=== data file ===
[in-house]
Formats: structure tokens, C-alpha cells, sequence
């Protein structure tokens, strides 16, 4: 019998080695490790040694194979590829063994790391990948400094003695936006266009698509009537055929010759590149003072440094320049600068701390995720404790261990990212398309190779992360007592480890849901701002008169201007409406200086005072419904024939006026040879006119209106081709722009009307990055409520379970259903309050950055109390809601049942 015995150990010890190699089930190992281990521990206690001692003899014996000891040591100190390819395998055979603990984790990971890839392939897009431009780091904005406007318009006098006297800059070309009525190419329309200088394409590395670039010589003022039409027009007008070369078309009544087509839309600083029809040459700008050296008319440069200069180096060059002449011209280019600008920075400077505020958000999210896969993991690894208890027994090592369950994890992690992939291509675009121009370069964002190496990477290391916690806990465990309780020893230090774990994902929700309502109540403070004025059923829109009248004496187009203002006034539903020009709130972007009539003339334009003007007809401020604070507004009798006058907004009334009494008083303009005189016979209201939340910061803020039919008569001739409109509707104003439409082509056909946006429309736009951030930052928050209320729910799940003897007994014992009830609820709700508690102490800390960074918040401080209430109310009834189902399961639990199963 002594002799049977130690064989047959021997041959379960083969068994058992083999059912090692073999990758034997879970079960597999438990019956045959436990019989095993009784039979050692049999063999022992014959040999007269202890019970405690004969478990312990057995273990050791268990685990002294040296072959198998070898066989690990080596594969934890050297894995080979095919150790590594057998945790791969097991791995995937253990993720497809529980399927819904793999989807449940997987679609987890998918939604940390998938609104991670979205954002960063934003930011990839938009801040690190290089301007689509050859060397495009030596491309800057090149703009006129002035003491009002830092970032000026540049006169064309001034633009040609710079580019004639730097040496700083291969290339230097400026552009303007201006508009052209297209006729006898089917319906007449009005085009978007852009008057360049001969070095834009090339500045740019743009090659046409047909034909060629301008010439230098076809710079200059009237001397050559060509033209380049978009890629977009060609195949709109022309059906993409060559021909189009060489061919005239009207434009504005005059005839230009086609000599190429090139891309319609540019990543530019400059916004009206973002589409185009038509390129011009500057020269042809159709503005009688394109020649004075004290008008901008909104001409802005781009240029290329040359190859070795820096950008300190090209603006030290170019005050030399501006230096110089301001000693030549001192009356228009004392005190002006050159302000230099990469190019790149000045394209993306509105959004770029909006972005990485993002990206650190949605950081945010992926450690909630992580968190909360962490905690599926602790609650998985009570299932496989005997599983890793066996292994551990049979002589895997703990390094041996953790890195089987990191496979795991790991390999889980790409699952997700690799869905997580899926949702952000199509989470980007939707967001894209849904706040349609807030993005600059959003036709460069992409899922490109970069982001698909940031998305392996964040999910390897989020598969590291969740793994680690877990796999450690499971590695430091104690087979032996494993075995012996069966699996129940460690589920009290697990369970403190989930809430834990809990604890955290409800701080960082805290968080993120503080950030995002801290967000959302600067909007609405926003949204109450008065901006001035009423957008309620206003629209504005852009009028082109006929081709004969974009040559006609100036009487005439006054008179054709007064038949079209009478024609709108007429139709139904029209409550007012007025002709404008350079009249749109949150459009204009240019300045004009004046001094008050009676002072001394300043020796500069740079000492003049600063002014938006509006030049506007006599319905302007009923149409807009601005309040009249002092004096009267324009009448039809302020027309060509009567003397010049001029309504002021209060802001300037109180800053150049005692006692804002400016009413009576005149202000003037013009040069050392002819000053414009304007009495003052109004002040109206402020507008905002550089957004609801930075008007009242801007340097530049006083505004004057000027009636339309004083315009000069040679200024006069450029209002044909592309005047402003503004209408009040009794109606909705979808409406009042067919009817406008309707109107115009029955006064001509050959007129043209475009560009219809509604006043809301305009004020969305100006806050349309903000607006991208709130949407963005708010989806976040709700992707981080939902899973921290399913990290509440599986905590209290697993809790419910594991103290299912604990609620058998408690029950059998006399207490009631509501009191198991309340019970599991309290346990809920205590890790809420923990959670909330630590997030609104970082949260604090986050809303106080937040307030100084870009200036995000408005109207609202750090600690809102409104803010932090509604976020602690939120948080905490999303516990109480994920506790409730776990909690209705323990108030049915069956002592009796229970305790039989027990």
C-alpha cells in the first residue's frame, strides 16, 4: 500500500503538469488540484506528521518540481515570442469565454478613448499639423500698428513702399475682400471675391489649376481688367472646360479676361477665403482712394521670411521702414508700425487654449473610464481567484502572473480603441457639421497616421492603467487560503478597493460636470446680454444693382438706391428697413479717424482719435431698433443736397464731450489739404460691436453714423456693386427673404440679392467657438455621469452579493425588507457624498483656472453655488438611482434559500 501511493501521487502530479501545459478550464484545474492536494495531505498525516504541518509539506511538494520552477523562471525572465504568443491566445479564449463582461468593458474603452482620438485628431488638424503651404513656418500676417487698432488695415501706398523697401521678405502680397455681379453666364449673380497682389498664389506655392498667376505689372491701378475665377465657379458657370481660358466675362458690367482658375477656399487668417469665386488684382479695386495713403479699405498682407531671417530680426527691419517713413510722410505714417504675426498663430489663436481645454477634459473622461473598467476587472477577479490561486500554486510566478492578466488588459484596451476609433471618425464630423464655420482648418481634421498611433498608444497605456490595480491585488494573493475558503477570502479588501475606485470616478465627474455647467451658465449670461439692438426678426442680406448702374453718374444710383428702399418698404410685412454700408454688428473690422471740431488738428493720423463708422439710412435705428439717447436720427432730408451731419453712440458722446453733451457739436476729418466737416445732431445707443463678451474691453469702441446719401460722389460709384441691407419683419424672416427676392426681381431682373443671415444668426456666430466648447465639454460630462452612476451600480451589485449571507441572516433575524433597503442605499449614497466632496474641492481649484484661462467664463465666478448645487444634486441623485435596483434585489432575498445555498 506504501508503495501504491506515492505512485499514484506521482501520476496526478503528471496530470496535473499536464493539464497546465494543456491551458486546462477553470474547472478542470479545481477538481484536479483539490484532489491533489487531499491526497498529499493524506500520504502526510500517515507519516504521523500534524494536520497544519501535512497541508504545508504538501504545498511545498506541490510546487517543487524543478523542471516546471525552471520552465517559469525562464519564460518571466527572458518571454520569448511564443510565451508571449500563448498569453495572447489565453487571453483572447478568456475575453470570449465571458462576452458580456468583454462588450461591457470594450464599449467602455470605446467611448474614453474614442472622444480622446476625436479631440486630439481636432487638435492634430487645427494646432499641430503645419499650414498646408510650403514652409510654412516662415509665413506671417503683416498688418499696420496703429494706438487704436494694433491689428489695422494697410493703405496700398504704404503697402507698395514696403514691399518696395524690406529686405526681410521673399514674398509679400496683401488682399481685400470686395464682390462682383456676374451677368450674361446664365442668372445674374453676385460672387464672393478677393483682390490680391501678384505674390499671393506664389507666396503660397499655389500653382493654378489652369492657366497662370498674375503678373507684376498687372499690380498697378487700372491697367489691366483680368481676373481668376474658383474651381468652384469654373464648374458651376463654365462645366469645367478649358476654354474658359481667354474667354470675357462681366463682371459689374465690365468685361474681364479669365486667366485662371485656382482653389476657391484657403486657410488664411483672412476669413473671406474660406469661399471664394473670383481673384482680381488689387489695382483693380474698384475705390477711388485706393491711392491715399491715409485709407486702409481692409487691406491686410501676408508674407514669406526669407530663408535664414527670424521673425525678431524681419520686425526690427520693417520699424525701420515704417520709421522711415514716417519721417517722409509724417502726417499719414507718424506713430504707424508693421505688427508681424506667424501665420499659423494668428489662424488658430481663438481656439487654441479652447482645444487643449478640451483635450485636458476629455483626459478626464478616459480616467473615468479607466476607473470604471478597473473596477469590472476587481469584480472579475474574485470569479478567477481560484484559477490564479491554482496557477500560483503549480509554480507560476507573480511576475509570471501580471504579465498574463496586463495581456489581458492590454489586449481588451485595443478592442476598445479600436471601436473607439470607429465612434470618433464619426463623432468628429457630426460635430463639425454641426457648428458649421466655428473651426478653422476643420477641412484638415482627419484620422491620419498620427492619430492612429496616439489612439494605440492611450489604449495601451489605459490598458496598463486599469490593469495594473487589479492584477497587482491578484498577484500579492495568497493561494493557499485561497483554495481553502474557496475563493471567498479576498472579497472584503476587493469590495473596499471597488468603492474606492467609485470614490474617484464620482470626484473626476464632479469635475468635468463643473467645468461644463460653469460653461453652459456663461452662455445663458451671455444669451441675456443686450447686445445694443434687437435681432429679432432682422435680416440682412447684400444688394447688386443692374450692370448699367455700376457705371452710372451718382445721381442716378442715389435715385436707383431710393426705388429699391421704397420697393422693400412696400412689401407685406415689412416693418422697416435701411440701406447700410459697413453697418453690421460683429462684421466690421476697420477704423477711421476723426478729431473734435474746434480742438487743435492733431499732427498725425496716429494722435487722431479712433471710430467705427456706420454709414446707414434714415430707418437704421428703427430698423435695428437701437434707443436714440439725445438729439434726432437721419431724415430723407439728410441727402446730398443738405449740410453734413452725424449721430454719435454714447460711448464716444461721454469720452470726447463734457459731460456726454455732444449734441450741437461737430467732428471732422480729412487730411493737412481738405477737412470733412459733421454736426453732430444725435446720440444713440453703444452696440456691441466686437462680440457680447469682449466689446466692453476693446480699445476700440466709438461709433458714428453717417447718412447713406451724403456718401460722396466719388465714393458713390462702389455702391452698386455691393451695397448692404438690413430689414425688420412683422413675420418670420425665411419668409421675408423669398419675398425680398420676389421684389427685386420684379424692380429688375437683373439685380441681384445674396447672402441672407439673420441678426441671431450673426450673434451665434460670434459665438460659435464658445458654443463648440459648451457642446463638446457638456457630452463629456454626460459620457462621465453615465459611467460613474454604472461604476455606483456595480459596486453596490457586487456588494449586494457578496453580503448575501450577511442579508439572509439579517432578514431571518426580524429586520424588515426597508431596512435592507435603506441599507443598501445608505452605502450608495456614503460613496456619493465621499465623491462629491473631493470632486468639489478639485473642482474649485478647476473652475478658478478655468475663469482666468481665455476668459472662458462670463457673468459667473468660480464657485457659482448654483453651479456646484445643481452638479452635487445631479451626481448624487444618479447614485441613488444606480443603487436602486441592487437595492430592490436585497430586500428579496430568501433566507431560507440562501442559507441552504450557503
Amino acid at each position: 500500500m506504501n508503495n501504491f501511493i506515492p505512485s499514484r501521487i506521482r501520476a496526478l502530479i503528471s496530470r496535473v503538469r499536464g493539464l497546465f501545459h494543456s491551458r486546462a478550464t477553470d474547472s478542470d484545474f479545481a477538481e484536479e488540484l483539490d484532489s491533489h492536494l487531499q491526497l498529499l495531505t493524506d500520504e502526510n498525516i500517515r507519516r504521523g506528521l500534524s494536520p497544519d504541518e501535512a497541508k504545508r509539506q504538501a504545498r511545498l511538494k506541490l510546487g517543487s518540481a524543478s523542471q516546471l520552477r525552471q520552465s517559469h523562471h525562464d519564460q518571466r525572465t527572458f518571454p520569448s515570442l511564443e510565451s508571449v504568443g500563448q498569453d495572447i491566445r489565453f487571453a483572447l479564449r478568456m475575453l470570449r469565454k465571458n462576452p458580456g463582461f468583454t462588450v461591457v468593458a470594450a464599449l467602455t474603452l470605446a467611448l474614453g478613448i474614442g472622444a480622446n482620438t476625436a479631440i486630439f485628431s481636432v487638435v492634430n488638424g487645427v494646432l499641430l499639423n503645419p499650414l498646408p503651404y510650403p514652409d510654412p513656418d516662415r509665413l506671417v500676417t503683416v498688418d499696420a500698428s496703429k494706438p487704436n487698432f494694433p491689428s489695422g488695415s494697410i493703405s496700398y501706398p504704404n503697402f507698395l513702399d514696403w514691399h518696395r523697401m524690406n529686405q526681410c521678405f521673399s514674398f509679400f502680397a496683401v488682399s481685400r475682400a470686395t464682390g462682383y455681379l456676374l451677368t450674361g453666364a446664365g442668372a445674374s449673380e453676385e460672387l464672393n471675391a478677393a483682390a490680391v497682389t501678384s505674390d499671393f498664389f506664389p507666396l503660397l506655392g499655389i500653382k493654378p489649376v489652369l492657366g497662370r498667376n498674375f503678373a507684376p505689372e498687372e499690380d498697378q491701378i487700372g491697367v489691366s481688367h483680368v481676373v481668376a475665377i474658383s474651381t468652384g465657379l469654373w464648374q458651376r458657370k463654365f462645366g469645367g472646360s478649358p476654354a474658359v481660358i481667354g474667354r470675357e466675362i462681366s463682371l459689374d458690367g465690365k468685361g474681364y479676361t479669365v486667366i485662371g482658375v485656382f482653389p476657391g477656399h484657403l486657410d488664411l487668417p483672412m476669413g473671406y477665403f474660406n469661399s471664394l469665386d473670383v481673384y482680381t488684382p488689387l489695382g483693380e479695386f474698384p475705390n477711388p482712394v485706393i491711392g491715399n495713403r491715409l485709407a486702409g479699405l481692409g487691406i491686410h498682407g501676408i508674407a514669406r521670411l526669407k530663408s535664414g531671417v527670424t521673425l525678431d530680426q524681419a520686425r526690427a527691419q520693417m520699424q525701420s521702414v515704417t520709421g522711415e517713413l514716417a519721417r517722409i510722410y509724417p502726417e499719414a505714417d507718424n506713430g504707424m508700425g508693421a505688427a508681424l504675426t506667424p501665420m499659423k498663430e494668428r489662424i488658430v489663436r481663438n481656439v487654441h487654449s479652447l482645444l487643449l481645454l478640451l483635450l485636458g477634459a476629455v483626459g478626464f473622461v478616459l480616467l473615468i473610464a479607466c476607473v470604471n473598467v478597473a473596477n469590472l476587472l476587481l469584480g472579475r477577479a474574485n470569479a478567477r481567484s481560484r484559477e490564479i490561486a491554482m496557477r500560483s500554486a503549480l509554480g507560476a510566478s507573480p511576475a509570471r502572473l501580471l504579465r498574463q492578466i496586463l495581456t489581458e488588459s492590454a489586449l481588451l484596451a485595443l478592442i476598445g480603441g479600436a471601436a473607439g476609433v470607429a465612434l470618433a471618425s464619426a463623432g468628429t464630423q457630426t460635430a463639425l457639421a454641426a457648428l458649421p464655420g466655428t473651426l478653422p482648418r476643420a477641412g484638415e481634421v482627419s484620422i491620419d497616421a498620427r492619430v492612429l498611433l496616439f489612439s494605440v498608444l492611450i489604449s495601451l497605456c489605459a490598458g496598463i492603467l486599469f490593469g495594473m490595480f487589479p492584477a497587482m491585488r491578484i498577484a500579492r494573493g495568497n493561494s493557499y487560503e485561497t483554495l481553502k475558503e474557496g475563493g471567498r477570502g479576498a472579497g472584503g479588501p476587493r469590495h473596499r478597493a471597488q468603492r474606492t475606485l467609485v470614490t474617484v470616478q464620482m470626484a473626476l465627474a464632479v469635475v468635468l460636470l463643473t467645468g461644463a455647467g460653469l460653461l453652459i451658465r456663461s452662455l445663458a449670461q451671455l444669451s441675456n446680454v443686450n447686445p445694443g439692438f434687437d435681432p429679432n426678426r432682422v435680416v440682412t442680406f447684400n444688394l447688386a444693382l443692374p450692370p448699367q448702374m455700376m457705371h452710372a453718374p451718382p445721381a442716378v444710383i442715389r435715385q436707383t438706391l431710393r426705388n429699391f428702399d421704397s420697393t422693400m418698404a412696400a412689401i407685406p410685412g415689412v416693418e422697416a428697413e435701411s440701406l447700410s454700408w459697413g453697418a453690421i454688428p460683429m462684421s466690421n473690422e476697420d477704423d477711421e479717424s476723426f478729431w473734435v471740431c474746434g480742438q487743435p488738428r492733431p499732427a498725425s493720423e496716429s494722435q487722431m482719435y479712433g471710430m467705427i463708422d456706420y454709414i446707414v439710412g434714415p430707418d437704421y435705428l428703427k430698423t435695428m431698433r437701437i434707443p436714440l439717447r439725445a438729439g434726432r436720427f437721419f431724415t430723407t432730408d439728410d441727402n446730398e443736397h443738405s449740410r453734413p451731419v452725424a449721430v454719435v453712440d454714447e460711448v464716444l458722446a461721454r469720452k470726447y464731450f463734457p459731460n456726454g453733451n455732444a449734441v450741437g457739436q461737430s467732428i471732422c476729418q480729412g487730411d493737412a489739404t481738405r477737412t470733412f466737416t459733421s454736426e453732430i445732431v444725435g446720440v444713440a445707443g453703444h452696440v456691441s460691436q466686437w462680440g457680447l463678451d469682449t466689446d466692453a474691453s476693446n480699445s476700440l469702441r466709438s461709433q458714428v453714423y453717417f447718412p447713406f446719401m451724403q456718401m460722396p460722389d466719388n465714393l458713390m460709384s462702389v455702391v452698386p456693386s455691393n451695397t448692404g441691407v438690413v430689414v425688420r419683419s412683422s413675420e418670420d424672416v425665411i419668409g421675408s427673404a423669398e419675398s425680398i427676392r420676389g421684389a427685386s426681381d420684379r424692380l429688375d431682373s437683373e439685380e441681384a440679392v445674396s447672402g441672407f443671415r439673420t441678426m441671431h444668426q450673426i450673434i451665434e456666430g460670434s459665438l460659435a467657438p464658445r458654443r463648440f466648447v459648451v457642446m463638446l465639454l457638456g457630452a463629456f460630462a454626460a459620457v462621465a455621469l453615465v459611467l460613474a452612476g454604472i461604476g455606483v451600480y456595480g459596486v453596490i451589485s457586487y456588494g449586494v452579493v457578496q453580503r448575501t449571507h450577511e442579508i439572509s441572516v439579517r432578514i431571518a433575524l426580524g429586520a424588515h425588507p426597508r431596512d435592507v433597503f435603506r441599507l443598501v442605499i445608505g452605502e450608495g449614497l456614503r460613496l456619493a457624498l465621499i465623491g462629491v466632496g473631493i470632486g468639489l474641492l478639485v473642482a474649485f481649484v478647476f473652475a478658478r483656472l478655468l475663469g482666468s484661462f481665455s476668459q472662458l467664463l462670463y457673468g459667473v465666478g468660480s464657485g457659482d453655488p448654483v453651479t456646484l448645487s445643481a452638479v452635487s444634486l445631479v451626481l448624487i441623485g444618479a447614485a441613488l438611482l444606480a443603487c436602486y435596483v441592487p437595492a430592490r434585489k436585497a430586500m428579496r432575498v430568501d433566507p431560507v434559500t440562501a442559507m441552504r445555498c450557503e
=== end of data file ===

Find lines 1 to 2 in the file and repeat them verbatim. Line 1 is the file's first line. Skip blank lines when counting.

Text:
[in-house]
Formats: structure tokens, C-alpha cells, sequence